The article is done in convenient question-and-answer format and addresses some of the arguments that have been raised on this thread, including "Why didn't Joseph Smith make his account of the First Vision public at once?" and the persecution that Joseph reported was inflicted upon him.

 

One thing this article shows is that, while the new post on the First Vision on lds.org is useful, it is not really unprecedented. There were already this and other treatises in Church publications -- and hence, on lds.org -- long ago.

Edited by Scott Lloyd
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 none of the apologetic materials were used to help him with his problems. 

Have you read the transcript?

 

Here is a link with the questions asked and a corrected transcript of the actual meeting where the problems were discussed:

 

http://en.fairmormon.org/Firesides/28_November_2010_-_Sweden

 

We’ve brought a handout for you. These are the five very best websites for authentic answers to those same questions. Let me just say if you spend as much time on these five websites as you spent on other websites [be]cause I have visited as has Brother Turley some of these anti-Mormon websites.

 

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Have you read the transcript?

 

Here is a link with the questions asked and a corrected transcript of the actual meeting where the problems were discussed:

 

http://en.fairmormon.org/Firesides/28_November_2010_-_Sweden

This is what I recollected -- as well as the immediate dismissal by some of those who were there of the information on the handout because the websites were not officially from the Church.

 

Is that what one might call an ad hominem attack in reverse?

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Here's a 1996 Ensign magazine article by the distinguished scholar Richard L. Anderson about Joseph Smith's testimony of the First Vision.

 

The article is done in convenient question-and-answer format and addresses some of the arguments that have been raised on this thread, including "Why didn't Joseph Smith make his account of the First Vision public at once?" and the persecution that Joseph reported was inflicted upon him.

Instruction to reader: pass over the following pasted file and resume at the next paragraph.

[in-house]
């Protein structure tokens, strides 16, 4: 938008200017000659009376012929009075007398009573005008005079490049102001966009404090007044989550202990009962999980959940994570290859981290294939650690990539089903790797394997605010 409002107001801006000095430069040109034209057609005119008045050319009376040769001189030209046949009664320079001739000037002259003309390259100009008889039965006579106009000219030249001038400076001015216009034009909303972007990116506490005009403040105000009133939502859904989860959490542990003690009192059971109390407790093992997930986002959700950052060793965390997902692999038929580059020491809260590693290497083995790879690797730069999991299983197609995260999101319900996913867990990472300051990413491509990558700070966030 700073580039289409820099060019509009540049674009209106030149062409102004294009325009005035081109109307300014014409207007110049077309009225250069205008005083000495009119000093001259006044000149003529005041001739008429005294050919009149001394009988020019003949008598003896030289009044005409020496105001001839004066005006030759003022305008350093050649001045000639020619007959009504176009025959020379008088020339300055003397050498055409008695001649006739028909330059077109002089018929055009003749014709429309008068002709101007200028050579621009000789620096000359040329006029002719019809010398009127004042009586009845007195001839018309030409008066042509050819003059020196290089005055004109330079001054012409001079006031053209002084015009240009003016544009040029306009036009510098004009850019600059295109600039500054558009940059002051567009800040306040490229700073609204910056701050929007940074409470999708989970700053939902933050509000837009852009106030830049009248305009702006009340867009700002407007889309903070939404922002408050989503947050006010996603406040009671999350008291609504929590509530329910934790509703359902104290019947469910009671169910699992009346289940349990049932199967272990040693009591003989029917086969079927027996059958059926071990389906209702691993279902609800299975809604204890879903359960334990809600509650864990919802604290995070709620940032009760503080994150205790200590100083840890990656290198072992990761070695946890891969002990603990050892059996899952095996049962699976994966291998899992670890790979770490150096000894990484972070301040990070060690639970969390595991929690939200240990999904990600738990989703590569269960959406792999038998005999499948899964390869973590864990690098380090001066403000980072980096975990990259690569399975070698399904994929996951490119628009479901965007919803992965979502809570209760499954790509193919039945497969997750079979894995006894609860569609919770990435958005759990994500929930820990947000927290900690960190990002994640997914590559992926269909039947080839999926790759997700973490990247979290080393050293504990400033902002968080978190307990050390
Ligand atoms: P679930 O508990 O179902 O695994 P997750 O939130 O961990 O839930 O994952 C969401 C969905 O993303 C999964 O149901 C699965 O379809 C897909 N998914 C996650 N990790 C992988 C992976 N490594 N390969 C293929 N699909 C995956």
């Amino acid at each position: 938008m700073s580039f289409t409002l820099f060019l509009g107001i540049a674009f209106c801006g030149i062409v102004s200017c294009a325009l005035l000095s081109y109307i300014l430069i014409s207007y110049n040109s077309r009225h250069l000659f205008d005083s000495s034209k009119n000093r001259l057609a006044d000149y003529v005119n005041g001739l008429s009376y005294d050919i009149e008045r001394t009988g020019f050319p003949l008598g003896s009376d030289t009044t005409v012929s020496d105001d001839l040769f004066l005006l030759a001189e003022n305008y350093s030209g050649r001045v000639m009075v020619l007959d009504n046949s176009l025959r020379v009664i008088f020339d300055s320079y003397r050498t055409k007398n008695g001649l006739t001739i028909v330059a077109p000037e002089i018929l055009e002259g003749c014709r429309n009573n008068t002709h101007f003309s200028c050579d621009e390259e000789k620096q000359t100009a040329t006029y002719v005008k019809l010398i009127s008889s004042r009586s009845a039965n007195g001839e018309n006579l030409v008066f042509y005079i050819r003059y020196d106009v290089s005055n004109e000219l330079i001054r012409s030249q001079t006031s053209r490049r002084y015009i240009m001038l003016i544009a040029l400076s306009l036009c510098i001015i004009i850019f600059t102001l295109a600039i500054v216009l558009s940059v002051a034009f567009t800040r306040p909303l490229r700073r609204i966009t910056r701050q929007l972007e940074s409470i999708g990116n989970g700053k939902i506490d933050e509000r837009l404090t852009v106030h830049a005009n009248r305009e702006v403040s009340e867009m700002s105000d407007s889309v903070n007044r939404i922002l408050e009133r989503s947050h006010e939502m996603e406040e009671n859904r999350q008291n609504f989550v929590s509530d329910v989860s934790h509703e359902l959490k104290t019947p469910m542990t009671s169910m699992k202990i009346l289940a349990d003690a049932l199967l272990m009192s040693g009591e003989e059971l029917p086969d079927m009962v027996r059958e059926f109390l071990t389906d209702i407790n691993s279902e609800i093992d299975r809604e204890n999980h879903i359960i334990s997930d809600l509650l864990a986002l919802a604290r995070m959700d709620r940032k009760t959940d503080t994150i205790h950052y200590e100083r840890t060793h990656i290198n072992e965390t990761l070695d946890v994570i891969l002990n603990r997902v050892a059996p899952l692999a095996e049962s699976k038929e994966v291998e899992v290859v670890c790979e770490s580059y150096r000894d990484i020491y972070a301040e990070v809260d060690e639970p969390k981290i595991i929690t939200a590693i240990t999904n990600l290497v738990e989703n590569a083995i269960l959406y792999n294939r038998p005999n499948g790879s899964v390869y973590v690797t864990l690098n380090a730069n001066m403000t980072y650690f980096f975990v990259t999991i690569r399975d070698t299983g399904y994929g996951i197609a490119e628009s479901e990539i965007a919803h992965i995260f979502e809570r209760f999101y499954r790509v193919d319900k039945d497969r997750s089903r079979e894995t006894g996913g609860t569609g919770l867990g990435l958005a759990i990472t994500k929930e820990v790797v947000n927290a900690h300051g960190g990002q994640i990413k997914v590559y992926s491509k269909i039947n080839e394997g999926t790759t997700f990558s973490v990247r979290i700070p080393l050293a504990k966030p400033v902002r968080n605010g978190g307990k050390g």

One thing this article shows is that, while the new post on the First Vision on lds.org is useful, it is not really unprecedented. There were already this and other treatises in Church publications -- and hence, on lds.org -- long ago.

I recall in a D&C class at BYU in the early 1970s the instructor, using the manual, pointing out from the D&C places where the appearance of God is mentioned with some little details missing from JSH. The conclusion I was told then was that the JSH (it wasn't called that at the time, I don't think) did not contain all the details of the FV.

I was a research assistant for Milton Backman a few years later (not on that subject, however, but on his Kirtland book, and only to attempt to write computer programs for him following property records). I don't recall thinking that the subject was all that controversial when he was working on it.

But I can understand that all this was a reaction to "Shadow or Reality" which first came out, I think, in the 1960s.

Edited by Bob Crockett
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I think people should be more disillusioned in the account Smith gave of his persecution

in History of the Church 1:1-21-23.That anyone would pay that much attention to a 15 year

old boy in those days to persecute him seems like an invented story to draw a sympathetic

response.  I don't know which story is more embellished - the first vision or his persecution.